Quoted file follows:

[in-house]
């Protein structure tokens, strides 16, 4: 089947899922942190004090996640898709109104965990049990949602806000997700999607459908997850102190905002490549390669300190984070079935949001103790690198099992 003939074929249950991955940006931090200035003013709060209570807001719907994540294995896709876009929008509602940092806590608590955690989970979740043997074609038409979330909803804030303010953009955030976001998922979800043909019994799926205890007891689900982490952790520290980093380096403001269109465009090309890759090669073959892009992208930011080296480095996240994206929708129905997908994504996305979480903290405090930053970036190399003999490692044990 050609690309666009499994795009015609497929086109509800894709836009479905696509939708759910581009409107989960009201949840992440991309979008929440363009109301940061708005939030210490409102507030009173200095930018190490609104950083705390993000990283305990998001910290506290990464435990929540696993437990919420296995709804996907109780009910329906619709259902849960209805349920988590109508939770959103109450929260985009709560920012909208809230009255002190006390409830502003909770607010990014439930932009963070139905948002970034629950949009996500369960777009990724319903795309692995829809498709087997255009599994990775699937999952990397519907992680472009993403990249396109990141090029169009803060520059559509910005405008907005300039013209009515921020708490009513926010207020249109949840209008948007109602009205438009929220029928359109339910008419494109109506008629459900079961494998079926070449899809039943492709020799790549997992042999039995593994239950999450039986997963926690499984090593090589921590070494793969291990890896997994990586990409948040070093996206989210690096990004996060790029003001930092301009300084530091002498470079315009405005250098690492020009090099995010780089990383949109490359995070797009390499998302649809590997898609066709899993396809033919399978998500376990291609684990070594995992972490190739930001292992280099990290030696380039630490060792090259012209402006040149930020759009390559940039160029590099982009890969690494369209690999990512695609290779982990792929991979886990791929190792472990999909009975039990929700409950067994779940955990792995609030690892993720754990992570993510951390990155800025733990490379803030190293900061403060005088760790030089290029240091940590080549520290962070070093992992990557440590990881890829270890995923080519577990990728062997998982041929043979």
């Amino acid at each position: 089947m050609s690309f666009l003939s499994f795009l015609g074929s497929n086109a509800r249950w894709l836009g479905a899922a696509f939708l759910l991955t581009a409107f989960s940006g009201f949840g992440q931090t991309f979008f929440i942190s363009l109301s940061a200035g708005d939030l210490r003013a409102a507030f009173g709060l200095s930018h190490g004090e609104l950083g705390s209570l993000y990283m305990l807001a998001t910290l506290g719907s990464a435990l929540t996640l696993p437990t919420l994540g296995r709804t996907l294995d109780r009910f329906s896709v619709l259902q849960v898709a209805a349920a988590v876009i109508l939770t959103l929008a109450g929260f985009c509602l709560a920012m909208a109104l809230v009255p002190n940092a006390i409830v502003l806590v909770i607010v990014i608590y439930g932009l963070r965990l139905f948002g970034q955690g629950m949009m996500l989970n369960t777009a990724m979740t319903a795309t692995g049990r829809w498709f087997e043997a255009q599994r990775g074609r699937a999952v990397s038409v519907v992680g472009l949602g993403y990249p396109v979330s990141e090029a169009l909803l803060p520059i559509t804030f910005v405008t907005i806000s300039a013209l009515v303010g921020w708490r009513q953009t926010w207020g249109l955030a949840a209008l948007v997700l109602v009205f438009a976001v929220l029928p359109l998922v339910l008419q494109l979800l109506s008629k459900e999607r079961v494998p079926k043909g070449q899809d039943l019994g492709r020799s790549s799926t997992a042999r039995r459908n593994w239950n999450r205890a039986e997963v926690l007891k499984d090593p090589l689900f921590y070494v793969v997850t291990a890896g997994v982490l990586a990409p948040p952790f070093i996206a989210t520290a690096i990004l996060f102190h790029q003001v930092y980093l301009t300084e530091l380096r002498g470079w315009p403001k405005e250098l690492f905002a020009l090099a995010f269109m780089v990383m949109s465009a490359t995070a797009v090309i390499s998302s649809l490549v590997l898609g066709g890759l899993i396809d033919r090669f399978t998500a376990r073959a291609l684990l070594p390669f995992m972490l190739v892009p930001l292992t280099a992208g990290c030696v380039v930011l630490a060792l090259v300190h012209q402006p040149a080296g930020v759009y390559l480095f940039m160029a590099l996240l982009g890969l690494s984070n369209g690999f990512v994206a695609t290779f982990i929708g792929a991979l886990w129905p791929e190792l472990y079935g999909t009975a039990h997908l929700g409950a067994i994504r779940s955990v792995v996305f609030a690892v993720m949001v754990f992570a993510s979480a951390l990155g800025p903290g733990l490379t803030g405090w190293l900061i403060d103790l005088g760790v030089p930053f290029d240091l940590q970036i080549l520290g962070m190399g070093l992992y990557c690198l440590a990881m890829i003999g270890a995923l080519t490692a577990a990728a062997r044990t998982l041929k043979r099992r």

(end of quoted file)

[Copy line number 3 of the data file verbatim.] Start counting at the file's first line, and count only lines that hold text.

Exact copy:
């Amino acid at each position: 089947m050609s690309f666009l003939s499994f795009l015609g074929s497929n086109a509800r249950w894709l836009g479905a899922a696509f939708l759910l991955t581009a409107f989960s940006g009201f949840g992440q931090t991309f979008f929440i942190s363009l109301s940061a200035g708005d939030l210490r003013a409102a507030f009173g709060l200095s930018h190490g004090e609104l950083g705390s209570l993000y990283m305990l807001a998001t910290l506290g719907s990464a435990l929540t996640l696993p437990t919420l994540g296995r709804t996907l294995d109780r009910f329906s896709v619709l259902q849960v898709a209805a349920a988590v876009i109508l939770t959103l929008a109450g929260f985009c509602l709560a920012m909208a109104l809230v009255p002190n940092a006390i409830v502003l806590v909770i607010v990014i608590y439930g932009l963070r965990l139905f948002g970034q955690g629950m949009m996500l989970n369960t777009a990724m979740t319903a795309t692995g049990r829809w498709f087997e043997a255009q599994r990775g074609r699937a999952v990397s038409v519907v992680g472009l949602g993403y990249p396109v979330s990141e090029a169009l909803l803060p520059i559509t804030f910005v405008t907005i806000s300039a013209l009515v303010g921020w708490r009513q953009t926010w207020g249109l955030a949840a209008l948007v997700l109602v009205f438009a976001v929220l029928p359109l998922v339910l008419q494109l979800l109506s008629k459900e999607r079961v494998p079926k043909g070449q899809d039943l019994g492709r020799s790549s799926t997992a042999r039995r459908n593994w239950n999450r205890a039986e997963v926690l007891k499984d090593p090589l689900f921590y070494v793969v997850t291990a890896g997994v982490l990586a990409p948040p952790f070093i996206a989210t520290a690096i990004l996060f102190h790029q003001v930092y980093l301009t300084e530091l380096r002498g470079w315009p403001k405005e250098l690492f905002a020009l090099a995010f269109m780089v990383m949109s465009a490359t995070a797009v090309i390499s998302s649809l490549v590997l898609g066709g890759l899993i396809d033919r090669f399978t998500a376990r073959a291609l684990l070594p390669f995992m972490l190739v892009p930001l292992t280099a992208g990290c030696v380039v930011l630490a060792l090259v300190h012209q402006p040149a080296g930020v759009y390559l480095f940039m160029a590099l996240l982009g890969l690494s984070n369209g690999f990512v994206a695609t290779f982990i929708g792929a991979l886990w129905p791929e190792l472990y079935g999909t009975a039990h997908l929700g409950a067994i994504r779940s955990v792995v996305f609030a690892v993720m949001v754990f992570a993510s979480a951390l990155g800025p903290g733990l490379t803030g405090w190293l900061i403060d103790l005088g760790v030089p930053f290029d240091l940590q970036i080549l520290g962070m190399g070093l992992y990557c690198l440590a990881m890829i003999g270890a995923l080519t490692a577990a990728a062997r044990t998982l041929k043979r099992r």